4. If I have a regular saltwater fishing license, will I have to get a shoreline license too?

No. A resident regular fishing license that covers fishing from shore as well as from a vessel costs $17 and may be the best option for most anglers unless they feel certain they will fish only from shore.

5. If I wade into the water to fish, will I no longer be covered by the shoreline license?

Anglers who wade into the water are considered to be fishing from shore as long as they can stand on the bottom and do not access or leave the area by boat.

6. If I ride in a boat to a fishing spot and then fish from shore, am I still covered by the shoreline license?

No. If an angler arrives at the fishing location by boat, he must have a regular saltwater fishing license, regardless of whether he fishes from shore.

7. Do nonresident anglers qualify for the shoreline license?

No. The shoreline fishing license is available to Florida residents only. Nonresident saltwater anglers must purchase a regular nonresident saltwater fishing license at $17 for three days, $30 for seven days or $47 for one year, regardless of whether they fish from shore or a vessel. These prices include administrative fees, but handling fees are additional.

8. Is anybody exempt from the shoreline license requirement?

The new license requirement allows exemptions for residents who are age 65 or older, all children under age 16, resident disabled persons who meet certain qualifications, active duty military personnel while home on leave, and all anglers who fish from a licensed pier. In addition, the license requirement includes exemptions for resident anglers drawing food stamps, temporary cash assistance or Medicaid who have proof of identification and a benefit issuance or program identification card issued by DCFS or the Agency for Health Care Administration, and anglers who use a pole or line without a line retrieval mechanism (such as a reel) in their home counties.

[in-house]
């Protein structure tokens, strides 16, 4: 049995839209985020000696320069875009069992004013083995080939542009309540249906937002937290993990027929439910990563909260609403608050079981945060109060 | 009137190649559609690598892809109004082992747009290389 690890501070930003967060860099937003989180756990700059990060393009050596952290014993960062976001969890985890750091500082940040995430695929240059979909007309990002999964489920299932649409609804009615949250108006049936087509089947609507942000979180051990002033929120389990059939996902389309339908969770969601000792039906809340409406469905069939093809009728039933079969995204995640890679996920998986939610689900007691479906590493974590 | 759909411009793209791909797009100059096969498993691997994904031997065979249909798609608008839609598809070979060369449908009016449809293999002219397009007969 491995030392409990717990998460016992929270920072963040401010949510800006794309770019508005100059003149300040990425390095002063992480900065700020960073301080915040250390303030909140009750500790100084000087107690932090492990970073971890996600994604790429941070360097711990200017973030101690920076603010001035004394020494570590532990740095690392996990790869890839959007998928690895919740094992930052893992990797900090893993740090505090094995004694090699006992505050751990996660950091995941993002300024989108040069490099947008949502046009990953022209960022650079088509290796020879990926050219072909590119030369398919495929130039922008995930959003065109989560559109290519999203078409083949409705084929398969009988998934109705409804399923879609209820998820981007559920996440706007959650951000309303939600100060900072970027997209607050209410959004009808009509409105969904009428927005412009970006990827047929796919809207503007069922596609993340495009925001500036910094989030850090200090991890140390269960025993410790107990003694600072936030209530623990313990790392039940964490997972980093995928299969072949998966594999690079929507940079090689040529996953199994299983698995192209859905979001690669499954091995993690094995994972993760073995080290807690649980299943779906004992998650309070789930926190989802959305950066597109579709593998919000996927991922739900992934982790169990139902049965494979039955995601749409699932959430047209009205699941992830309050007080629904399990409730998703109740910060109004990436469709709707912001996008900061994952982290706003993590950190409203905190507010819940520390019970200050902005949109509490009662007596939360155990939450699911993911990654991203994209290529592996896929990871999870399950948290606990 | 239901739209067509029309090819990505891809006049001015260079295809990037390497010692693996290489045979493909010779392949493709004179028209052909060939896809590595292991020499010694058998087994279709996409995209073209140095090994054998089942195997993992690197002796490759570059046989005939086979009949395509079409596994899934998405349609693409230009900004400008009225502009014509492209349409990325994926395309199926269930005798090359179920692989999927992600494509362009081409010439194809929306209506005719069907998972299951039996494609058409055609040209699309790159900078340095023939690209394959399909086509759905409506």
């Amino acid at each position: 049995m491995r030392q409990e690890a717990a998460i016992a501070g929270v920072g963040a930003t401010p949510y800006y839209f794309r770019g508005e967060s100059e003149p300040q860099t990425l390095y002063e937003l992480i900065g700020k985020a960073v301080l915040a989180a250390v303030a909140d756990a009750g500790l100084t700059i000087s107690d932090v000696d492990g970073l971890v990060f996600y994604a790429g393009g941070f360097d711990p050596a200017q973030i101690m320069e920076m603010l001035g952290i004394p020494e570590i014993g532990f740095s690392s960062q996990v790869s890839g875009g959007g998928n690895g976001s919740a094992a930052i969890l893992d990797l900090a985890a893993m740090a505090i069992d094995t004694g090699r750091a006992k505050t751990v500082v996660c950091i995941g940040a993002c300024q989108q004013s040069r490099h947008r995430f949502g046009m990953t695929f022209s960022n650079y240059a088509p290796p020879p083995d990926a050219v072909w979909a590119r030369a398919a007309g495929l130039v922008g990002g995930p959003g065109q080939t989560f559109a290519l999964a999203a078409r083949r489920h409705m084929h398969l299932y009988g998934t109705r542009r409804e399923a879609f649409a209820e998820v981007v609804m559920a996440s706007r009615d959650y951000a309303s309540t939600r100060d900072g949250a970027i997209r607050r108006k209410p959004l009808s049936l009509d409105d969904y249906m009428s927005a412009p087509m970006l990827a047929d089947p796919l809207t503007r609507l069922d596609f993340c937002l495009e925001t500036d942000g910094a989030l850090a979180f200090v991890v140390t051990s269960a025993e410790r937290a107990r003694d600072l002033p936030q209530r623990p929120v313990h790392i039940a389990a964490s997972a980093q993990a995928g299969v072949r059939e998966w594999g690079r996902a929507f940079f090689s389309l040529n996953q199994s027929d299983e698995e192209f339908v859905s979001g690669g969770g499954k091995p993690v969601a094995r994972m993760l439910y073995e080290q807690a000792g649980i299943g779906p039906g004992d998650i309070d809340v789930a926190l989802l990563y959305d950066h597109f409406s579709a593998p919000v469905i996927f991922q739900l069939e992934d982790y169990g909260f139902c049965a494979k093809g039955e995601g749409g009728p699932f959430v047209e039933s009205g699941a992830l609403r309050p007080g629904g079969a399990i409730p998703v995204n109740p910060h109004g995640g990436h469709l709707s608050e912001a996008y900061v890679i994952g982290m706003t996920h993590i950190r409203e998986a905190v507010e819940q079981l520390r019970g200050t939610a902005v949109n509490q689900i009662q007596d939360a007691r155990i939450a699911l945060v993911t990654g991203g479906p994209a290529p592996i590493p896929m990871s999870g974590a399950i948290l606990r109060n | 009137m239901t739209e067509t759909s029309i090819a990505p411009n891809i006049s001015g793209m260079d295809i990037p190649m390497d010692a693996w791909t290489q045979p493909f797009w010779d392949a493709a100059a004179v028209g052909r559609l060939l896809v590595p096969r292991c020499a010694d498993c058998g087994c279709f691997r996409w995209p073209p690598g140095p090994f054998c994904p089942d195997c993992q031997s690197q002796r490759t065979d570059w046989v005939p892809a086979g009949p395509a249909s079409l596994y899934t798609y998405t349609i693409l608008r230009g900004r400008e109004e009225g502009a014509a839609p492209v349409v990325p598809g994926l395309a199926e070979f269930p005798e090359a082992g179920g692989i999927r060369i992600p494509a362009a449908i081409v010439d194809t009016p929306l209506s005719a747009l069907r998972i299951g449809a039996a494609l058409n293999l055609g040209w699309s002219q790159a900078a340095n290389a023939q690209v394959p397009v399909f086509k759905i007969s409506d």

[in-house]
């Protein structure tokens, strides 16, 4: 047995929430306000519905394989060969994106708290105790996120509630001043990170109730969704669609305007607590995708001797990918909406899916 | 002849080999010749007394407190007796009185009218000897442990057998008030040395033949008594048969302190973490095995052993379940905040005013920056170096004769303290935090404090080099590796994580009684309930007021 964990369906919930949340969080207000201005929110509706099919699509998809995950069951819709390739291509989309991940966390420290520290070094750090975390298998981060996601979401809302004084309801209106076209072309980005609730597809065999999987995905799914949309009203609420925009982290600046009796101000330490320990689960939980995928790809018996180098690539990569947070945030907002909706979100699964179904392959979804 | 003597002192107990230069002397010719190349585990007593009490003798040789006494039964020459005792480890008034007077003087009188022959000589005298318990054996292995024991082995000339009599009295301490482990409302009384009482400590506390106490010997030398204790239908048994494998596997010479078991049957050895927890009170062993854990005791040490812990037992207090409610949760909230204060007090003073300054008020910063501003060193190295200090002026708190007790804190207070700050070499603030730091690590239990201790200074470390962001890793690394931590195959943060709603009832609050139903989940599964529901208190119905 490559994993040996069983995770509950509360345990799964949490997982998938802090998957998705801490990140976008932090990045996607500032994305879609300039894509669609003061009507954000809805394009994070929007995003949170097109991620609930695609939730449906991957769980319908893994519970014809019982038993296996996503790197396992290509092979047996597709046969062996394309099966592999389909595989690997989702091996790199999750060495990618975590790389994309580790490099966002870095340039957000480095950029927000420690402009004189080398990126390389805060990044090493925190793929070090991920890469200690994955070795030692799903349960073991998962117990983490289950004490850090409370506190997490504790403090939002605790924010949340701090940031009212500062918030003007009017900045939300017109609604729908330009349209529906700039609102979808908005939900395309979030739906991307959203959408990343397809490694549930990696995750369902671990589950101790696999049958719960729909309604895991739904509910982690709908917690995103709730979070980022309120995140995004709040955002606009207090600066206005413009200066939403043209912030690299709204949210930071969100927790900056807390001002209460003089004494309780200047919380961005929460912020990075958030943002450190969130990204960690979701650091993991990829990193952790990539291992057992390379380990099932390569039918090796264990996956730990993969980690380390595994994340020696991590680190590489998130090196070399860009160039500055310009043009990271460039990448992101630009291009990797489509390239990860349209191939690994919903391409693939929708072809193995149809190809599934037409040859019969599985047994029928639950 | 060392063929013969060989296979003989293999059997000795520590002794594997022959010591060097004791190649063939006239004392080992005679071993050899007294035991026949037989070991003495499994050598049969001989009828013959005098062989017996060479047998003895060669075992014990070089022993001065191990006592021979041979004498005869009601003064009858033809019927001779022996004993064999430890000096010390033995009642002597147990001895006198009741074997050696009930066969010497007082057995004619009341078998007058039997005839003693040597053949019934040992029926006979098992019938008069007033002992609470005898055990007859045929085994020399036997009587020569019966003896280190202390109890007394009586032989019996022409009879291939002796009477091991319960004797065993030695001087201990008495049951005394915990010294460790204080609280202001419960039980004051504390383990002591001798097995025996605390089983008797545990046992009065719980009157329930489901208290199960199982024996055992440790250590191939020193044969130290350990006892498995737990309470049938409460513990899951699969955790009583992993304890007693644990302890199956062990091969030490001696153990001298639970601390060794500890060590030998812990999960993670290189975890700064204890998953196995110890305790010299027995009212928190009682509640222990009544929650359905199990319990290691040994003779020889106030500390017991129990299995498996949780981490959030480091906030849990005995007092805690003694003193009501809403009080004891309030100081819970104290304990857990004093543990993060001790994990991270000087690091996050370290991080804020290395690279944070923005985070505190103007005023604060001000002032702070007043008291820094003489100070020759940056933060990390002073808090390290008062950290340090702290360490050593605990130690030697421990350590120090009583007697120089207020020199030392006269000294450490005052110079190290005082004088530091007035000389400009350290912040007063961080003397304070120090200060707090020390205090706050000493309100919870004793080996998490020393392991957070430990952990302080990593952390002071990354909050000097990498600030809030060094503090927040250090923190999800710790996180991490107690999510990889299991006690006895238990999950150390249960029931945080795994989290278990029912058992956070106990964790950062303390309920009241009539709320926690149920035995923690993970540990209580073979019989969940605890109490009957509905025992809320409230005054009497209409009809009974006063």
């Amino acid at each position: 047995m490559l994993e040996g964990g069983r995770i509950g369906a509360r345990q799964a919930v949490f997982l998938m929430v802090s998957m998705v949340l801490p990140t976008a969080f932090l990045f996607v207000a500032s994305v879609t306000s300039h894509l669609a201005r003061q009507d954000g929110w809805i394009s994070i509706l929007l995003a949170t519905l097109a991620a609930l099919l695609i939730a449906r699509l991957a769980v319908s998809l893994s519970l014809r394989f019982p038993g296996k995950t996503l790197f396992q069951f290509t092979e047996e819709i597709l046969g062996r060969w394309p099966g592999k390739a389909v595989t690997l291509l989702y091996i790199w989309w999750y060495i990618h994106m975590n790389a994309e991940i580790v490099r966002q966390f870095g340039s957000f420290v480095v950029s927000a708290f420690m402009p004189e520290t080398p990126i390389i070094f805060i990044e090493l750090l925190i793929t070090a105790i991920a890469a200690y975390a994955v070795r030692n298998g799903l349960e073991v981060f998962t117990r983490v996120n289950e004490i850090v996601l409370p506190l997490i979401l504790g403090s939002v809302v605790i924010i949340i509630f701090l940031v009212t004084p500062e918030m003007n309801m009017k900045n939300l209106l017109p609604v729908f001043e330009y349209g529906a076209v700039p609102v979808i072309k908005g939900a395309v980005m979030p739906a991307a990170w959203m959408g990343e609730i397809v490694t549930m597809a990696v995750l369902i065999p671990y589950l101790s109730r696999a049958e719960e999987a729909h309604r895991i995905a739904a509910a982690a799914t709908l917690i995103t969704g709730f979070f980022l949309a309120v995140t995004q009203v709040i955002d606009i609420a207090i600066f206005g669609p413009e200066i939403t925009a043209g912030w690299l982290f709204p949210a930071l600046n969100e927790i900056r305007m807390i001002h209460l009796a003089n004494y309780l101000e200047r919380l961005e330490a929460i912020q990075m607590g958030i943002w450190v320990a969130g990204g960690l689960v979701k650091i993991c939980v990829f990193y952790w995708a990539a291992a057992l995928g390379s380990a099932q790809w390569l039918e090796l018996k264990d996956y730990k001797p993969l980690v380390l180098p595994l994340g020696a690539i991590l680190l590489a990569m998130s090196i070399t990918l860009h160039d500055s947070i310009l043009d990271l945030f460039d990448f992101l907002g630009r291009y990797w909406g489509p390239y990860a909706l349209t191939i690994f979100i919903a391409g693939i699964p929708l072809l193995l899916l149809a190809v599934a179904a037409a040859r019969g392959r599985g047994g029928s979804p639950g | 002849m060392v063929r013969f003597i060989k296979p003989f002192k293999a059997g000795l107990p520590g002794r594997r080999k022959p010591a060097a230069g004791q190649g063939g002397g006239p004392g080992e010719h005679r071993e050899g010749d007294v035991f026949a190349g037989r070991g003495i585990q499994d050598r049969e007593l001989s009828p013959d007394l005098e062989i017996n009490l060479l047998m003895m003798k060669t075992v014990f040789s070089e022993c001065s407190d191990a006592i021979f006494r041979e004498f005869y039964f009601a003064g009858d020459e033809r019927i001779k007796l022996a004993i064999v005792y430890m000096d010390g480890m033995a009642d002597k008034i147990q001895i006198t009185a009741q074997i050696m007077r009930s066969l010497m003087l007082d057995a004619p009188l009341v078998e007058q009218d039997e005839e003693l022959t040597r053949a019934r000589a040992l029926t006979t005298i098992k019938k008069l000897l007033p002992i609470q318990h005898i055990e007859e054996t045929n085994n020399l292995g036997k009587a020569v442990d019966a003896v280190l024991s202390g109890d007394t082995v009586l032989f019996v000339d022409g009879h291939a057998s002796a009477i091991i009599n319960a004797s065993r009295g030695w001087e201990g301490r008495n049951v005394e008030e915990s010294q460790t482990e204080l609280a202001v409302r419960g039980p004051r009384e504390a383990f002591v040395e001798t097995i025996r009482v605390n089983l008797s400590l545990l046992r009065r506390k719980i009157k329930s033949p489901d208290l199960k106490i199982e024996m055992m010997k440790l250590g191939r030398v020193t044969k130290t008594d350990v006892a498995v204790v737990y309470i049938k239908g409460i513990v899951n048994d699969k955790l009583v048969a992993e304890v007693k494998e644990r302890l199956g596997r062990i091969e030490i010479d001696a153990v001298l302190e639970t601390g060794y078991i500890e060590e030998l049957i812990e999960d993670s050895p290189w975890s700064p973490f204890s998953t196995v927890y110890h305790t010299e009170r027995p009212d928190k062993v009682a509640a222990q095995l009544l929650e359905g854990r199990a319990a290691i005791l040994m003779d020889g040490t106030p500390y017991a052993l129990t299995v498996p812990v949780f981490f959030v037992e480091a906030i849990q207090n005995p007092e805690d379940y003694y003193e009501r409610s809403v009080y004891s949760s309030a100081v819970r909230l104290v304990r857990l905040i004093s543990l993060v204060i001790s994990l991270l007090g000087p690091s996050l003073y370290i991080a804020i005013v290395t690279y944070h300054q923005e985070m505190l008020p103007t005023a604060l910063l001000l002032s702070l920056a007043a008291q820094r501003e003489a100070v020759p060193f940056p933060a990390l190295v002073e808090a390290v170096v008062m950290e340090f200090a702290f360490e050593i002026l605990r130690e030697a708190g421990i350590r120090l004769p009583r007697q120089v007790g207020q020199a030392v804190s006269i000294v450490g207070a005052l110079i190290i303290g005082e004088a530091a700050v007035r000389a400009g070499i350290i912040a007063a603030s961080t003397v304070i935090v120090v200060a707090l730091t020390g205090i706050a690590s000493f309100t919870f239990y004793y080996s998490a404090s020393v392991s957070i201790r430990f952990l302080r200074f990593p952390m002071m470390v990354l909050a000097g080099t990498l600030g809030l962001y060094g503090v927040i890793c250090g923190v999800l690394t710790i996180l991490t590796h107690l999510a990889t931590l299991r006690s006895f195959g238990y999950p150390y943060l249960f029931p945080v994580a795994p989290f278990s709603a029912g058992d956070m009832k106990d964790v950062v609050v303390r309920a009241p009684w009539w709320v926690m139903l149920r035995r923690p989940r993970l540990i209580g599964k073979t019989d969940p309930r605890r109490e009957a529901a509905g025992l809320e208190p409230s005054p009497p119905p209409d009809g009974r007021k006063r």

9. If I fish from shore, using a cane pole, Cuban yoyo or hand line with no reel attached, do I still have to have the shoreline license?

There is an exemption for resident anglers using a pole or line, not equipped with a fishing-line-retrieval mechanism, using natural bait, and it applies to anglers who fish from shore, structures affixed to shore or vessels. This exemption applies only in the angler's home county.

10. If I fish from shore, using a cast net, crab net, dip net, some other kind of net, crab basket, trap, gig or spear, am I still covered by the license exemption for anglers who don't have a fishing-line-retrieval mechanism?